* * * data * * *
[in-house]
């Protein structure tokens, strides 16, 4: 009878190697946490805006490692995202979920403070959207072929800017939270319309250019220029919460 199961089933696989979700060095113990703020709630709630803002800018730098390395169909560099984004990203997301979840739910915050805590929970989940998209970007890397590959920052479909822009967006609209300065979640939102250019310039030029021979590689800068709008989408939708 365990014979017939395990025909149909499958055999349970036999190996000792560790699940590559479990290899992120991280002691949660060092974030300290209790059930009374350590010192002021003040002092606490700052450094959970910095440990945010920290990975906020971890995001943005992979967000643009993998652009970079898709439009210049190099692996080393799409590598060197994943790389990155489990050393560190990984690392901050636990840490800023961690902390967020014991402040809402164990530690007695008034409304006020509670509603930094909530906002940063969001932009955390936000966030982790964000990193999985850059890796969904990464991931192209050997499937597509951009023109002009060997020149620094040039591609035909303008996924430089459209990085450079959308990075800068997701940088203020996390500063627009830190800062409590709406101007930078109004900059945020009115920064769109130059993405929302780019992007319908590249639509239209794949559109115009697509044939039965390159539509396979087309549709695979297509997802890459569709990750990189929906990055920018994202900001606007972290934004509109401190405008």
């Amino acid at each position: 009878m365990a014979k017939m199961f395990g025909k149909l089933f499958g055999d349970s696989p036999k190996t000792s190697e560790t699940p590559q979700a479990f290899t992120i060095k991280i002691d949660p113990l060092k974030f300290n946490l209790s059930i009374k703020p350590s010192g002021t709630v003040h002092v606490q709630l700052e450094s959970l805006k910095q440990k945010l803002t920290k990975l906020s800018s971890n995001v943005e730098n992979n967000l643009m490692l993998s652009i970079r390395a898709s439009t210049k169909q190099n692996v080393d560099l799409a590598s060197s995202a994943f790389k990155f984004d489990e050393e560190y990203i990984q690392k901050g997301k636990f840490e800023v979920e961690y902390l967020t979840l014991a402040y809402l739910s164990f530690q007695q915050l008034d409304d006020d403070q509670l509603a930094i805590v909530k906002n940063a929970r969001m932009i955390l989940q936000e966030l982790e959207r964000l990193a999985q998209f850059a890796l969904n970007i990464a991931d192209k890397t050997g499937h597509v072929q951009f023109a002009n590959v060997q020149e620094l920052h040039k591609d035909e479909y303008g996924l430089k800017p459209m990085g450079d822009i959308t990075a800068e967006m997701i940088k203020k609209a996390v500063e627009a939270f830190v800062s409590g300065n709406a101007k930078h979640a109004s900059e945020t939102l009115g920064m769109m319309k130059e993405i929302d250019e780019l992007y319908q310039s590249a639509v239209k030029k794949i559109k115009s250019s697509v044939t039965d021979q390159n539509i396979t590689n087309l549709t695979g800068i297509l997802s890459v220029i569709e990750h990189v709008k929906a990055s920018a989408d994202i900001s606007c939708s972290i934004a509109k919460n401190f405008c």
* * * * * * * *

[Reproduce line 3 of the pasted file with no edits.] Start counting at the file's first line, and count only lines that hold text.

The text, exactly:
């Amino acid at each position: 009878m365990a014979k017939m199961f395990g025909k149909l089933f499958g055999d349970s696989p036999k190996t000792s190697e560790t699940p590559q979700a479990f290899t992120i060095k991280i002691d949660p113990l060092k974030f300290n946490l209790s059930i009374k703020p350590s010192g002021t709630v003040h002092v606490q709630l700052e450094s959970l805006k910095q440990k945010l803002t920290k990975l906020s800018s971890n995001v943005e730098n992979n967000l643009m490692l993998s652009i970079r390395a898709s439009t210049k169909q190099n692996v080393d560099l799409a590598s060197s995202a994943f790389k990155f984004d489990e050393e560190y990203i990984q690392k901050g997301k636990f840490e800023v979920e961690y902390l967020t979840l014991a402040y809402l739910s164990f530690q007695q915050l008034d409304d006020d403070q509670l509603a930094i805590v909530k906002n940063a929970r969001m932009i955390l989940q936000e966030l982790e959207r964000l990193a999985q998209f850059a890796l969904n970007i990464a991931d192209k890397t050997g499937h597509v072929q951009f023109a002009n590959v060997q020149e620094l920052h040039k591609d035909e479909y303008g996924l430089k800017p459209m990085g450079d822009i959308t990075a800068e967006m997701i940088k203020k609209a996390v500063e627009a939270f830190v800062s409590g300065n709406a101007k930078h979640a109004s900059e945020t939102l009115g920064m769109m319309k130059e993405i929302d250019e780019l992007y319908q310039s590249a639509v239209k030029k794949i559109k115009s250019s697509v044939t039965d021979q390159n539509i396979t590689n087309l549709t695979g800068i297509l997802s890459v220029i569709e990750h990189v709008k929906a990055s920018a989408d994202i900001s606007c939708s972290i934004a509109k919460n401190f405008c």